The Pew Research Center, part of the Berkman Center for Internet and Society at Harvard University has released its 2013 Teens and Technology Report. In this report, the researchers survey and report on how teens (12-18) access technology and what devices they do so with.
Highlights of this year’s findings include:
- 78% of teens now have a cell phone and almost half of those own a smartphone (iPhone, Android, or the like)
- 37% of all teens have a smartphone, up from 23% in 2011.
- 23% of teens have a tablet computer, a level comparable to the general adult population
- 93% of teens have access to a laptop or desktop computer at home. 81% of the of the younger teen users (12-13) rely on a shared computer.
- 75% of teens say they have access to the Internet on cell phones, tablets and other devices (Xbox, etc.) at least occasionally.
- 25% of teens are “cell-mostly” Internet users, far more than the 15% of similar adults. Among teen smartphone users, 50% are “cell-moslty”.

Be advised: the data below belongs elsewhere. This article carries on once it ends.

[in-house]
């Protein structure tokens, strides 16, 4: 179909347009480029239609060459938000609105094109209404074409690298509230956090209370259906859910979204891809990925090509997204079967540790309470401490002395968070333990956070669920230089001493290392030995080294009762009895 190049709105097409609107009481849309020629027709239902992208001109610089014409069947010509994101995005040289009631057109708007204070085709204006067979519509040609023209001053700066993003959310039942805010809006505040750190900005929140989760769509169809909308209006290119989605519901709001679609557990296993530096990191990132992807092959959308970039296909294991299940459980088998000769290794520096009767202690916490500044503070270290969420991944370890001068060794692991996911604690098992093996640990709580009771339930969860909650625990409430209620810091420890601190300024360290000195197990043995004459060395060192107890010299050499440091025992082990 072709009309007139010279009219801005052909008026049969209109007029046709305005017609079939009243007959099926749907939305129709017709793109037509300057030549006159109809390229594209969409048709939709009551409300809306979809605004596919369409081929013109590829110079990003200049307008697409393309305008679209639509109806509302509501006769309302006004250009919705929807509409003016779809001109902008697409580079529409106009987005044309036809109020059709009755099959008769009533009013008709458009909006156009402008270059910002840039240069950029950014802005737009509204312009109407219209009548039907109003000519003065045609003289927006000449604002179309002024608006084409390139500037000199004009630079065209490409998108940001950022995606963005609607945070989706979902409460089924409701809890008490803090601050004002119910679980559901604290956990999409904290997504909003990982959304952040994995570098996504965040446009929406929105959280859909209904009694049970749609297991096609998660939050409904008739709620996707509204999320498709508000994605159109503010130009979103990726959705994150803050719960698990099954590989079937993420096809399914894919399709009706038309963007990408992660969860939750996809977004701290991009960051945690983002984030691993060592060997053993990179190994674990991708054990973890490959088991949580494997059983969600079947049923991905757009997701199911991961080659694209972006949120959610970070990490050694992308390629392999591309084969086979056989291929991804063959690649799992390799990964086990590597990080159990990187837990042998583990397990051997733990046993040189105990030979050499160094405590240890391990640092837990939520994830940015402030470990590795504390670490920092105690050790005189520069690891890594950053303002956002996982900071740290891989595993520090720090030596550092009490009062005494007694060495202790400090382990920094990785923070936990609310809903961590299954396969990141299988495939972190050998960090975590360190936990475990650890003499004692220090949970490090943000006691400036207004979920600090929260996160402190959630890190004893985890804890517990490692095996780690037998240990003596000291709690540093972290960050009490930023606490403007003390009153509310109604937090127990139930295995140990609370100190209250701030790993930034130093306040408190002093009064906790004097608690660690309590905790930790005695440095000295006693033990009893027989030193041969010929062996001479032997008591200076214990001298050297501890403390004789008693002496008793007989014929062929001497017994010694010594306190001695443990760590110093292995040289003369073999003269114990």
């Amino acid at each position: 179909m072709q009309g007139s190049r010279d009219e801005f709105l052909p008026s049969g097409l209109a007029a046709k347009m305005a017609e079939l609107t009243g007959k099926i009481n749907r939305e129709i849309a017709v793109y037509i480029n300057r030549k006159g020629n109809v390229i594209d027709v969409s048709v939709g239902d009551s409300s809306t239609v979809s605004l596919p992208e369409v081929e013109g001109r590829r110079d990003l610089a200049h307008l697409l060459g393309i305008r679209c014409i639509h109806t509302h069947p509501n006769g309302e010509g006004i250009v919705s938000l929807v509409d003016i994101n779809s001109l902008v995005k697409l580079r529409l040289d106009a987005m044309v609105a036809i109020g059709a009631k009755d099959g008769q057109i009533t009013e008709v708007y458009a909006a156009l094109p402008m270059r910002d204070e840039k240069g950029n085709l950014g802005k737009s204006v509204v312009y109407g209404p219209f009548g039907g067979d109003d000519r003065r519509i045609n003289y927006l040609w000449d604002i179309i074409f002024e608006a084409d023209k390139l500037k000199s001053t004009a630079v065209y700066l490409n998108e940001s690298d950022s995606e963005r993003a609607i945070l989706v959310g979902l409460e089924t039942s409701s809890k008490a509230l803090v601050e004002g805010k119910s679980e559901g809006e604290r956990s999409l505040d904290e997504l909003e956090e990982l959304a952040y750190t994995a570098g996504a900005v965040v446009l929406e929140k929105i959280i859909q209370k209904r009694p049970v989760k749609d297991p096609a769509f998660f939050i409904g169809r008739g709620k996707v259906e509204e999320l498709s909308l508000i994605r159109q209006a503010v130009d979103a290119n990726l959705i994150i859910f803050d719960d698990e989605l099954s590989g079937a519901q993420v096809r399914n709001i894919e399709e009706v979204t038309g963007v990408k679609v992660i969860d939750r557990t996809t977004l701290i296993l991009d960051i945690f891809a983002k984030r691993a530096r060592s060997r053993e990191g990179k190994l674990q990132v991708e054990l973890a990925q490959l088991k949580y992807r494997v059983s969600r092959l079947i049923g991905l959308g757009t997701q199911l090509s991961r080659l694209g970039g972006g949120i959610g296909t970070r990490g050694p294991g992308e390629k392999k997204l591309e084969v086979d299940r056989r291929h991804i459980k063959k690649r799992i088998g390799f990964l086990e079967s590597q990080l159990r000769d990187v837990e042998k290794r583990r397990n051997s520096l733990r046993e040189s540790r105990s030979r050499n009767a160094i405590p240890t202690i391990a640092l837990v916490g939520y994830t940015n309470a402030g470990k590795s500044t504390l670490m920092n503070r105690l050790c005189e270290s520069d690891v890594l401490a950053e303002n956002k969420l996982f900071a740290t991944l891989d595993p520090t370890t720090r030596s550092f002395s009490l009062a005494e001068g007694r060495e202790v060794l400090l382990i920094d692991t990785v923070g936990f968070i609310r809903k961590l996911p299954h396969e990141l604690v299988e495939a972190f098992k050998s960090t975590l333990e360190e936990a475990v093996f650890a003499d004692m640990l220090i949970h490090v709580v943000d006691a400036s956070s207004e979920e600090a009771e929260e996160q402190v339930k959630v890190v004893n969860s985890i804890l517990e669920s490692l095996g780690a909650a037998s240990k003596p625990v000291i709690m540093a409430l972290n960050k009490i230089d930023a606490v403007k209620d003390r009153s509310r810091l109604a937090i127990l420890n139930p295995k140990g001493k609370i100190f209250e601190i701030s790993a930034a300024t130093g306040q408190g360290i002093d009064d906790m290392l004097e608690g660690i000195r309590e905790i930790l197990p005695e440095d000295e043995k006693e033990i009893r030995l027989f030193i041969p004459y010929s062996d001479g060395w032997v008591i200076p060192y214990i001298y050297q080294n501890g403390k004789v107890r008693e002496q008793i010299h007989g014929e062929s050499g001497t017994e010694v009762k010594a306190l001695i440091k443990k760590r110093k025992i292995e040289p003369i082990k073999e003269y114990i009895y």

- Older girls, ages 14-17 (34%)are more likely to be cell-mostly users compared to teen boys (24%)
95% of teens are online, a percentage consistent since 2006. Yet, the nature of teens’ internet use has transformed dramatically during that time – from stationary connections tied to desktops in the home to always-on connections that move with them throughout the day…The patterns of their technology use often signal future changes in the adult population.
One of the presentations I have done in the past at conferences such as the Laptop/Learning Institute and the Global Education Conference was entitled, “Smart, Mobile, and Digital: Are These New Devices the Next Computing Platform?” This new report identify the new types of questions we need to be asking and studying:
How does this increased, always available access, change the way that students learn?
In what ways should our learning environments change to support this new way of learning?
Instead of purchasing and making available a variety of devices, why are we not asking students to reach into their pocket and use the technologies that they already have?
Since I began giving that presentation, many obstacles and hurdles have disappeared. Many schools are rethinking and rewriting their cell phone policies. But these are usually for use during free periods and downtime and often not discussions on how to leverage these tools for learning. Yes, I agree we are better off today compared to five years ago, but for many, this movement are more like baby steps and not giant strides.
We really need to stop and ask ourselves, are we best serving our students?